Bridge then jumped in again and said, "but you did that and that was the point - we still don't know how it happened so in order to stop it from happening again shouldn't we find out what happened?"

"Again I think it is important to point out this was not a change or an amendment that was drafted by the Government or a Minister, it was from another Party," Ardern said. 

But Bridge jumped in again asking, "Did you read it? You would have read it right?"

Ardern pushed back on the interruption saying: "I think the context is useful Ryan because again, I think actually the context helps a little bit because we will have a number of amendments that will come through from other parties, a number of them for any given Bill there could be well over a dozen depending on the Bill. If it's controversial, there can be hundreds. 

"So this was put forward by another party. Yes, we voted in favour of it. Our view is we shouldn't have done that. We are fixing it and in fact, we're doing it in quite a speedy way. Usually these fixes can take a long time because the debate on the Bill is not finished. It will probably take an hour. It needs to be fixed and that's what we're doing," Ardern said. 

"Did you know that it was 60 percent entrenchment during that caucus meeting?" Bridge questioned.

"I've already given an answer to this issue multiple times," Ardern responded. "Entrenchment is commonly understood to be 75 percent."

"So did you think you were voting for 75?" Bridge clarified.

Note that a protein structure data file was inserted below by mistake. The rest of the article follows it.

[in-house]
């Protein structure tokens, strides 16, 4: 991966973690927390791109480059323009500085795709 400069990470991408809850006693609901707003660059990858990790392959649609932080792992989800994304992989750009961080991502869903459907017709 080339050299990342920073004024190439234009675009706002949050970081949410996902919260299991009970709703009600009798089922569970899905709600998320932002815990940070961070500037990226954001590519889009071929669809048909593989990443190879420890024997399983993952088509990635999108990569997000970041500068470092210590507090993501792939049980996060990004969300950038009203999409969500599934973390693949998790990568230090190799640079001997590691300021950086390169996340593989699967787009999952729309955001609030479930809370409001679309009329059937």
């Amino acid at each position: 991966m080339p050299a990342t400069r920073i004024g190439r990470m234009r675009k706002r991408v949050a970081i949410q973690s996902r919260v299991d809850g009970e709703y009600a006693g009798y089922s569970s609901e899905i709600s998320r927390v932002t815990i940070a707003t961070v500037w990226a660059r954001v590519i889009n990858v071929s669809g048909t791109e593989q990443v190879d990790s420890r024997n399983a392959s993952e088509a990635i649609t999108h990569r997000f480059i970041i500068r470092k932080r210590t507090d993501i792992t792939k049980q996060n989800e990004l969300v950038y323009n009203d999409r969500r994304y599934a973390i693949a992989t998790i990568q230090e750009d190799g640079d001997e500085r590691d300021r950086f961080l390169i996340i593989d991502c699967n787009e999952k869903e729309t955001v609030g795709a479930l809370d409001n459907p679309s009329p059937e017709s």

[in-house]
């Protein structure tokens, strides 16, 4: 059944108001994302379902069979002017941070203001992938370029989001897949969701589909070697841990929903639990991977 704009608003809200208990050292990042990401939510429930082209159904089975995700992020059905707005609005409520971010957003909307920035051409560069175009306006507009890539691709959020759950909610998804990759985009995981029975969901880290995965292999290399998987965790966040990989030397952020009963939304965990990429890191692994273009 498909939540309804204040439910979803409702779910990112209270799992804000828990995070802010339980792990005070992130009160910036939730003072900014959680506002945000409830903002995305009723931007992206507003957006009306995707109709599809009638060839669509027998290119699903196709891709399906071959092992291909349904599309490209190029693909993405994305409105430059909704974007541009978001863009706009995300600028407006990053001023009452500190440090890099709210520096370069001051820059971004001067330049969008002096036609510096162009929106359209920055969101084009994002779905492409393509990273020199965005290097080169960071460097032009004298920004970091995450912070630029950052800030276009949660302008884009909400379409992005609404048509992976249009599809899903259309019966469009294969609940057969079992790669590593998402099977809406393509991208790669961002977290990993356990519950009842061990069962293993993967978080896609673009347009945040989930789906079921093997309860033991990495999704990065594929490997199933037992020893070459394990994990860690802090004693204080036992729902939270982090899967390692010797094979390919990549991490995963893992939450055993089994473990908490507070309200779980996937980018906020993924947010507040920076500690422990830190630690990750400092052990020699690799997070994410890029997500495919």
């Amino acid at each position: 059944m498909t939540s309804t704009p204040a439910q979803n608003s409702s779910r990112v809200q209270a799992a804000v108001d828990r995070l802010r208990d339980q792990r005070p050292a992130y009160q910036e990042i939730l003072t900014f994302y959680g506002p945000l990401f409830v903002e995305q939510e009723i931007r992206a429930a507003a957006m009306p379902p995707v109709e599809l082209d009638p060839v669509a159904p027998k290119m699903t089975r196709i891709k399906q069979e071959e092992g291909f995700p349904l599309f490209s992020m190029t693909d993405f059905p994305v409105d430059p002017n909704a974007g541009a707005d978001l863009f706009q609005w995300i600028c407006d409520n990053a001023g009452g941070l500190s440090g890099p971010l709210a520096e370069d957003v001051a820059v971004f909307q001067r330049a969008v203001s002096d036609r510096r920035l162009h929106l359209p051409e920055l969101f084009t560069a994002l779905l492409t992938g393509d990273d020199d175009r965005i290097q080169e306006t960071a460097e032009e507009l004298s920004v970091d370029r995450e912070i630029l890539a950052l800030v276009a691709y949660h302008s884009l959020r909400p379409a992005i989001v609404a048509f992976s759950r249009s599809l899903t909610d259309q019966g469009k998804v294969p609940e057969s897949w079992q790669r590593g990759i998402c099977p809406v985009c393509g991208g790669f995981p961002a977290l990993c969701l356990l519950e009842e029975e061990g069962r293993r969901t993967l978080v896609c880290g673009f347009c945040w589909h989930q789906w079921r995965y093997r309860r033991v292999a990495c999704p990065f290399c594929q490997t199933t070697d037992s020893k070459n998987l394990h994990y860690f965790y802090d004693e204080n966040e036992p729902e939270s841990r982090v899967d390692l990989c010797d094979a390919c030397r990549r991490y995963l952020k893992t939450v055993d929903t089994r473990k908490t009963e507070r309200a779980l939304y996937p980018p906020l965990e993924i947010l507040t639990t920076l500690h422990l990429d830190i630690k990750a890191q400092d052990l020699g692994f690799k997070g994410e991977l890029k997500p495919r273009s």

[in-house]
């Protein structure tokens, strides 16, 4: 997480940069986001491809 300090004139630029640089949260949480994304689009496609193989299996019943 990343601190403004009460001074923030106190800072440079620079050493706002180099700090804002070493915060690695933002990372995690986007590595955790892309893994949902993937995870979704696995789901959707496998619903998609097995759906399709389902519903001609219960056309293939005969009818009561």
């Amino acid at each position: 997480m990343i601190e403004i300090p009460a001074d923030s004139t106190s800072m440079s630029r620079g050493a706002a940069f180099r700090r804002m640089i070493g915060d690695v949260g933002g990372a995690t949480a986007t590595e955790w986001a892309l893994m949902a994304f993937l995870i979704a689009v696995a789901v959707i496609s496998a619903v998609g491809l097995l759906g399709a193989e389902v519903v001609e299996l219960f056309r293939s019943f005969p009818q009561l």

"I think I've still given as much explanation on this as I can without becoming repetitive," Ardern responded. 

"Yeah, I know. But the thing is, it's not really a good enough explanation is it? Because what people don't know is actually what happened in that Caucus meeting, whether you found out in that meeting about the 60 percent entrenchment, whether you had a problem with it then, or whether the problem only emerged once you were told about it later," he said. 

Ardern responded: "Again, as I've said, the conversation around entrenchment is commonly understood to be 75. What was put before Parliament was not that.

"Regardless, we are taking ownership of this as a team. And I actually think that's what people want to know when you see a problem. What do you do about it? And we are fixing it as quickly as we can," the Prime Minister said.

"Are you saying you would have been happy to vote for 75 percent, which would be even worse, wouldn't it?" Bridge pushed. 

"Well, actually, again, I think the reason for entrenchment, of course, is that you create a supermajority where basically that's a situation where you have as many parties in parliament supporting it. And so just to be clear, to put in place an entrenchment provision, you have to have that number engaged in it as well. So the idea is that you get cross-party support for something."

Bridge then questioned again whether she thought she was voting for 75 percent, Ardern said no but didn't clarify what she thought. 

Watch the full interview above.